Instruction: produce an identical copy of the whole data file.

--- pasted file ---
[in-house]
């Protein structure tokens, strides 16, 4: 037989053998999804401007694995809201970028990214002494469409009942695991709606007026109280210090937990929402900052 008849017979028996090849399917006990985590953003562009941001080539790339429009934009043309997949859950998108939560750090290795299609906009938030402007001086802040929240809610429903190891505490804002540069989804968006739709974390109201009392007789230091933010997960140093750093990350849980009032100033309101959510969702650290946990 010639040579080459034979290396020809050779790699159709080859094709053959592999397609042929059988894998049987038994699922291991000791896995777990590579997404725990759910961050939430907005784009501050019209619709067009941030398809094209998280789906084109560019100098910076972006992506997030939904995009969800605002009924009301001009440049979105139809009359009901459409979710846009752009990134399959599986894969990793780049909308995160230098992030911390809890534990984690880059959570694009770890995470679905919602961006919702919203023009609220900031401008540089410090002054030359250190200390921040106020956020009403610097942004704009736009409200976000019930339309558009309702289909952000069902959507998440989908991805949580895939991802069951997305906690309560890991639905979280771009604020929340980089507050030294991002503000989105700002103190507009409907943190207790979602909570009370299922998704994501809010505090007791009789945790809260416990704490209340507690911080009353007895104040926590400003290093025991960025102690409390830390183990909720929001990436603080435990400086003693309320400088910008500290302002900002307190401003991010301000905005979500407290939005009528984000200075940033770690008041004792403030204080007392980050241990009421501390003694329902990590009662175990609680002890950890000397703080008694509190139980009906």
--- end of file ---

[in-house]
């Protein structure tokens, strides 16, 4: 037989053998999804401007694995809201970028990214002494469409009942695991709606007026109280210090937990929402900052 008849017979028996090849399917006990985590953003562009941001080539790339429009934009043309997949859950998108939560750090290795299609906009938030402007001086802040929240809610429903190891505490804002540069989804968006739709974390109201009392007789230091933010997960140093750093990350849980009032100033309101959510969702650290946990 010639040579080459034979290396020809050779790699159709080859094709053959592999397609042929059988894998049987038994699922291991000791896995777990590579997404725990759910961050939430907005784009501050019209619709067009941030398809094209998280789906084109560019100098910076972006992506997030939904995009969800605002009924009301001009440049979105139809009359009901459409979710846009752009990134399959599986894969990793780049909308995160230098992030911390809890534990984690880059959570694009770890995470679905919602961006919702919203023009609220900031401008540089410090002054030359250190200390921040106020956020009403610097942004704009736009409200976000019930339309558009309702289909952000069902959507998440989908991805949580895939991802069951997305906690309560890991639905979280771009604020929340980089507050030294991002503000989105700002103190507009409907943190207790979602909570009370299922998704994501809010505090007791009789945790809260416990704490209340507690911080009353007895104040926590400003290093025991960025102690409390830390183990909720929001990436603080435990400086003693309320400088910008500290302002900002307190401003991010301000905005979500407290939005009528984000200075940033770690008041004792403030204080007392980050241990009421501390003694329902990590009662175990609680002890950890000397703080008694509190139980009906």